My wife was diagnosed with stage two breast cancer. As a human resource professional I have signed off on countless requests for family medical leave. Now I find myself submitting a request. I flashback to my wedding day twenty years ago where I said “I, Fernán, take thee Nannett, to be my wedded wife, to have and to hold from this day forward, for better for worse, for richer or for poorer, in sickness and in health, to love and to cherish until death do us part, according to God’s ordinance; and thereto I pledge thee my troth.”
According to the U.S. Department of Labor: “FMLA is designed to help employees balance their work and family responsibilities by allowing them to take reasonable unpaid leave for certain family and medical reasons. It also seeks to accommodate the legitimate interests of employers and promote equal opportunity for men and women.”
I should be grateful that the law of the land is allowing me, albeit paltry, twelve weeks of unpaid leave to care for and assist my wife on her road to wellness and recuperation from a major illness. The challenge is that she is facing surgery, radiation, and chemotherapy that will be at least a six month journey. Under the FMLA twelve weeks is equivalent of three months of support from me, unpaid of course. Fortunately I have banked seventy-two days of sick leave with an additional five weeks of vacation that I have not used yet. This covers, roughly right, the FMLA period and an additional three weeks and two days of paid leave. If I lived and worked in France my leave entitlement would be 310 days of paid leave over 3 years for serious disability or illness.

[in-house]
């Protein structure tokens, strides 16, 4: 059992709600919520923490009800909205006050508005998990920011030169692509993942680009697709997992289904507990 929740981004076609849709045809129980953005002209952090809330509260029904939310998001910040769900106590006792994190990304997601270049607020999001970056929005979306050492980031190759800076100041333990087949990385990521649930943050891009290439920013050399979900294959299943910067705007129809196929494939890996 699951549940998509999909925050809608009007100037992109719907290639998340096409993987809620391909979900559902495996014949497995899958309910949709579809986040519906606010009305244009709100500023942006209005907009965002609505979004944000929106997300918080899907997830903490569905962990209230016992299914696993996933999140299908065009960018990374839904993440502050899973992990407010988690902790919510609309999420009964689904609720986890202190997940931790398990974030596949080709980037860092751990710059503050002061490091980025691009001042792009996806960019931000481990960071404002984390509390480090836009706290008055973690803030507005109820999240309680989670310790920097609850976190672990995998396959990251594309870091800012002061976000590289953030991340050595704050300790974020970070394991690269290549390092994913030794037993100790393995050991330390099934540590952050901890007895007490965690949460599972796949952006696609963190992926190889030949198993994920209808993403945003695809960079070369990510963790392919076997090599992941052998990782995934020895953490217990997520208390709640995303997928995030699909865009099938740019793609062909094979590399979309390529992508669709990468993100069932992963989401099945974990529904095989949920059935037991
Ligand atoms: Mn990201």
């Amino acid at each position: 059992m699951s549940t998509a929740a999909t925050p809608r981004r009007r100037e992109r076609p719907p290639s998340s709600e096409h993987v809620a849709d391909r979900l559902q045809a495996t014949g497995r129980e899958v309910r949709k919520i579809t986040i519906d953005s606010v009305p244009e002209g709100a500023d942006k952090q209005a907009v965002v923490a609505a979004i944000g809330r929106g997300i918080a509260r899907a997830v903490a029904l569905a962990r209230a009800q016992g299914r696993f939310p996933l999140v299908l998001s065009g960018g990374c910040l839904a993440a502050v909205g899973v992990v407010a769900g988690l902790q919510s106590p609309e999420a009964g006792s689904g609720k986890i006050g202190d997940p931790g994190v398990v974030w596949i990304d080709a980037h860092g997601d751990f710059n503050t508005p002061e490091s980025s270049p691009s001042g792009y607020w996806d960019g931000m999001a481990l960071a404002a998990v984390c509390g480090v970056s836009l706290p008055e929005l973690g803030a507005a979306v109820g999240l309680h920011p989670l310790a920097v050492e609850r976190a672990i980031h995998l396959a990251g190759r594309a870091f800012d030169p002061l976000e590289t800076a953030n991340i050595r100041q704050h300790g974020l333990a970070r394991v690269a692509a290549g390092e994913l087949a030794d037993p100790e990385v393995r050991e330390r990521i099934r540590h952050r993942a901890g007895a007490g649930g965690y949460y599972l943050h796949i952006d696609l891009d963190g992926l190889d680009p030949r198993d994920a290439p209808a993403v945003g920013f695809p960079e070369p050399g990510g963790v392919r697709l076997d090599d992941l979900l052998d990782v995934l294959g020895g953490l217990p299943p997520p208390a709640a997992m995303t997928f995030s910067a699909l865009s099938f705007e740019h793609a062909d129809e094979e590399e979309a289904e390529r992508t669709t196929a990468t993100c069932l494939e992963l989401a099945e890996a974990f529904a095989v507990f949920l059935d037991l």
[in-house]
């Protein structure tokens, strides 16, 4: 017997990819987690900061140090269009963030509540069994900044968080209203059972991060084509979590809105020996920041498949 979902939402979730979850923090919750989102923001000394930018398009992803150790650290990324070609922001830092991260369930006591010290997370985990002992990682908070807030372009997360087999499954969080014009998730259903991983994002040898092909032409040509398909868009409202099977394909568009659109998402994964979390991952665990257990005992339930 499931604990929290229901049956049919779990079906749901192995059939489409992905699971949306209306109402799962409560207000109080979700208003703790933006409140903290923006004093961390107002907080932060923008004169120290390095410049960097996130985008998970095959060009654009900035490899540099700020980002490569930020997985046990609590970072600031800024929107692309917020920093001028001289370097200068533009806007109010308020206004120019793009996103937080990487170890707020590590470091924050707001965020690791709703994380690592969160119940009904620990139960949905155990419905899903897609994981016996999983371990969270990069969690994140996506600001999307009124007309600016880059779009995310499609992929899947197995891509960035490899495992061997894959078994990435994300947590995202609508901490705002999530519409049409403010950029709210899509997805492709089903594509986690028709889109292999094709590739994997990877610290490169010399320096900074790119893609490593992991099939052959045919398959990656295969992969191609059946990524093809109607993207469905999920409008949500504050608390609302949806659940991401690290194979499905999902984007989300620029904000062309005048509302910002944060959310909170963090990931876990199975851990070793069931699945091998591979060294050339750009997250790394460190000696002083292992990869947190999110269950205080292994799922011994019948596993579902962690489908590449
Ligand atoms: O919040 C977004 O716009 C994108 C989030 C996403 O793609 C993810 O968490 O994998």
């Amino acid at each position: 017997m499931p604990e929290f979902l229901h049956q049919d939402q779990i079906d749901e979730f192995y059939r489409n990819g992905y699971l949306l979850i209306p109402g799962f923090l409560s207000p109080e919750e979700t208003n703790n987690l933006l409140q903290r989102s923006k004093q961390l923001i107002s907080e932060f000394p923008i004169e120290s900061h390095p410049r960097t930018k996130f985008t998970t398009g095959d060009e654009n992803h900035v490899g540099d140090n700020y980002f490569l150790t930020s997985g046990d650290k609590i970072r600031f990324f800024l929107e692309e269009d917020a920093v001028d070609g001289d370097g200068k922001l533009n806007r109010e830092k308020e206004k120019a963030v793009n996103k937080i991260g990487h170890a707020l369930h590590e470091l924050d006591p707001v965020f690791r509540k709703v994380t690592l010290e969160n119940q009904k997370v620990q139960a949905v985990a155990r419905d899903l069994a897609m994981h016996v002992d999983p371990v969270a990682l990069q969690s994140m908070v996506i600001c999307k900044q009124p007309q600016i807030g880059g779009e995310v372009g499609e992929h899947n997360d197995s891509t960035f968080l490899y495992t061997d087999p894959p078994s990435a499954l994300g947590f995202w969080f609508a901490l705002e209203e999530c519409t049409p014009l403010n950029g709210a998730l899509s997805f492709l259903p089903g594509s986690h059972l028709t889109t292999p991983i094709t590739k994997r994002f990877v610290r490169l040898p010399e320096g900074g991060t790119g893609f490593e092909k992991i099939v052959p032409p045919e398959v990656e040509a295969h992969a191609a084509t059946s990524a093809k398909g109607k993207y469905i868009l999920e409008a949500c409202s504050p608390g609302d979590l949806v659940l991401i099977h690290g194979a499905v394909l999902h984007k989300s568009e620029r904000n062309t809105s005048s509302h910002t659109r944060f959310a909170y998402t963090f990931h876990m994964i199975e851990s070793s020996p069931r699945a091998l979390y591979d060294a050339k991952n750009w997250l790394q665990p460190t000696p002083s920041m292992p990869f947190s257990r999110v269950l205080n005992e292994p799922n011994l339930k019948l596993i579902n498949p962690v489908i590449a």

Friend and author Andrew Harrison interviewed me for his book, Love Your 84,000 Hours at Work: Stories on the Road from People with Purpose. When he interviewed me for the book I really loved my job, and today I really still do love my job, I love, however, my wife more. So now at a time when she needs me the most I can only give her 856 hours or .01% of the 84,000 hours I will give my employer in a lifetime. I don’t fault my employer at all for this. I do fault the cult, not culture, of work that has been created in the United States.
My wife is going to get 100% of my .01% on her road to wellness. This will mean going off the grid and disconnecting of from emails, text messages, etc. What’s the point of taking medical leave to take care of someone if you’re going to be distracted by work? Who is your first love anyway? I will give her that and more for her and my daughter, Kari-Elyssa. I will figure out how. If I am going to be catalyst to change the cult of work to a culture of balance between work and family in the true sense it has to start me with me here and now. I am married to my wife but I am not married to my job. I am putting the family back into FMLA. Who is with me?